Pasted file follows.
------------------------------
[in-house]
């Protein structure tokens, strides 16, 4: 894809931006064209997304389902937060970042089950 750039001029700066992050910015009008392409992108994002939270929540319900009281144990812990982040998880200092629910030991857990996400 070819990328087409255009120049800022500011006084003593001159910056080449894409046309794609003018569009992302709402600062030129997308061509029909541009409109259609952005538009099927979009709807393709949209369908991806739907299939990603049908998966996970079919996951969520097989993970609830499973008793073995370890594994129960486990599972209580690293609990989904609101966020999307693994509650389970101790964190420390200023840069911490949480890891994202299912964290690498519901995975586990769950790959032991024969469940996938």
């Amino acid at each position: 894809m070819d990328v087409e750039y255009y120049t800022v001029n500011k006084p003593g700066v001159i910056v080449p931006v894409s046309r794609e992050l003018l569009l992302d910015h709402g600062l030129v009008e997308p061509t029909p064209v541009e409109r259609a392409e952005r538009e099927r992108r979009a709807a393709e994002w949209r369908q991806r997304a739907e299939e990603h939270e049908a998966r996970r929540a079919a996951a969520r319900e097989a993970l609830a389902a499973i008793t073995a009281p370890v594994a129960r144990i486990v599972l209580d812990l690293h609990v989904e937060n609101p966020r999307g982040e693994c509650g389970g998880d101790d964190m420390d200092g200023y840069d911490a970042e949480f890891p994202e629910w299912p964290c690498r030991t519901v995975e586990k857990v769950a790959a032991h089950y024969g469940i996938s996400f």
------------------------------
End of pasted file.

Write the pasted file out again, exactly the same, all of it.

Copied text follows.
[in-house]
């Protein structure tokens, strides 16, 4: 894809931006064209997304389902937060970042089950 750039001029700066992050910015009008392409992108994002939270929540319900009281144990812990982040998880200092629910030991857990996400 070819990328087409255009120049800022500011006084003593001159910056080449894409046309794609003018569009992302709402600062030129997308061509029909541009409109259609952005538009099927979009709807393709949209369908991806739907299939990603049908998966996970079919996951969520097989993970609830499973008793073995370890594994129960486990599972209580690293609990989904609101966020999307693994509650389970101790964190420390200023840069911490949480890891994202299912964290690498519901995975586990769950790959032991024969469940996938």
């Amino acid at each position: 894809m070819d990328v087409e750039y255009y120049t800022v001029n500011k006084p003593g700066v001159i910056v080449p931006v894409s046309r794609e992050l003018l569009l992302d910015h709402g600062l030129v009008e997308p061509t029909p064209v541009e409109r259609a392409e952005r538009e099927r992108r979009a709807a393709e994002w949209r369908q991806r997304a739907e299939e990603h939270e049908a998966r996970r929540a079919a996951a969520r319900e097989a993970l609830a389902a499973i008793t073995a009281p370890v594994a129960r144990i486990v599972l209580d812990l690293h609990v989904e937060n609101p966020r999307g982040e693994c509650g389970g998880d101790d964190m420390d200092g200023y840069d911490a970042e949480f890891p994202e629910w299912p964290c690498r030991t519901v995975e586990k857990v769950a790959a032991h089950y024969g469940i996938s996400f």